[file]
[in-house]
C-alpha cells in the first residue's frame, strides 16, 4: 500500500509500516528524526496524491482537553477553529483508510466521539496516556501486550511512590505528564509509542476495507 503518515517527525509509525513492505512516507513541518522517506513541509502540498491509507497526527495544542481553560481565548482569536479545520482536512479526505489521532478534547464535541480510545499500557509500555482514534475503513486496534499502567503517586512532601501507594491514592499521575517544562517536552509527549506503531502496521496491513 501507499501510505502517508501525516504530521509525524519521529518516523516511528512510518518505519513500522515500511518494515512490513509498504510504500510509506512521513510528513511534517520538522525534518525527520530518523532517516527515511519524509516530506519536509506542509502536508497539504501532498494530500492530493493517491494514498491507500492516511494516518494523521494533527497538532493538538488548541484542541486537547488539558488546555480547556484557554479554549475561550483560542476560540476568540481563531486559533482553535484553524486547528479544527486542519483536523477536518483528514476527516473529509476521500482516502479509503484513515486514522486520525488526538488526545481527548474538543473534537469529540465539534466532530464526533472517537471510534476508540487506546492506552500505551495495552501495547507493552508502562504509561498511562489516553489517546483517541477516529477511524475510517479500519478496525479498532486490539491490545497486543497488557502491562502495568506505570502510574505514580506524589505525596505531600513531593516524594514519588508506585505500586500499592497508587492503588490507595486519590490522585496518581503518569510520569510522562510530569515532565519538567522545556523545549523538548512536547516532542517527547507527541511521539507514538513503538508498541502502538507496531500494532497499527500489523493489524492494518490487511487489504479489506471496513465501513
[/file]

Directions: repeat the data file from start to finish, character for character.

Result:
[in-house]
C-alpha cells in the first residue's frame, strides 16, 4: 500500500509500516528524526496524491482537553477553529483508510466521539496516556501486550511512590505528564509509542476495507 503518515517527525509509525513492505512516507513541518522517506513541509502540498491509507497526527495544542481553560481565548482569536479545520482536512479526505489521532478534547464535541480510545499500557509500555482514534475503513486496534499502567503517586512532601501507594491514592499521575517544562517536552509527549506503531502496521496491513 501507499501510505502517508501525516504530521509525524519521529518516523516511528512510518518505519513500522515500511518494515512490513509498504510504500510509506512521513510528513511534517520538522525534518525527520530518523532517516527515511519524509516530506519536509506542509502536508497539504501532498494530500492530493493517491494514498491507500492516511494516518494523521494533527497538532493538538488548541484542541486537547488539558488546555480547556484557554479554549475561550483560542476560540476568540481563531486559533482553535484553524486547528479544527486542519483536523477536518483528514476527516473529509476521500482516502479509503484513515486514522486520525488526538488526545481527548474538543473534537469529540465539534466532530464526533472517537471510534476508540487506546492506552500505551495495552501495547507493552508502562504509561498511562489516553489517546483517541477516529477511524475510517479500519478496525479498532486490539491490545497486543497488557502491562502495568506505570502510574505514580506524589505525596505531600513531593516524594514519588508506585505500586500499592497508587492503588490507595486519590490522585496518581503518569510520569510522562510530569515532565519538567522545556523545549523538548512536547516532542517527547507527541511521539507514538513503538508498541502502538507496531500494532497499527500489523493489524492494518490487511487489504479489506471496513465501513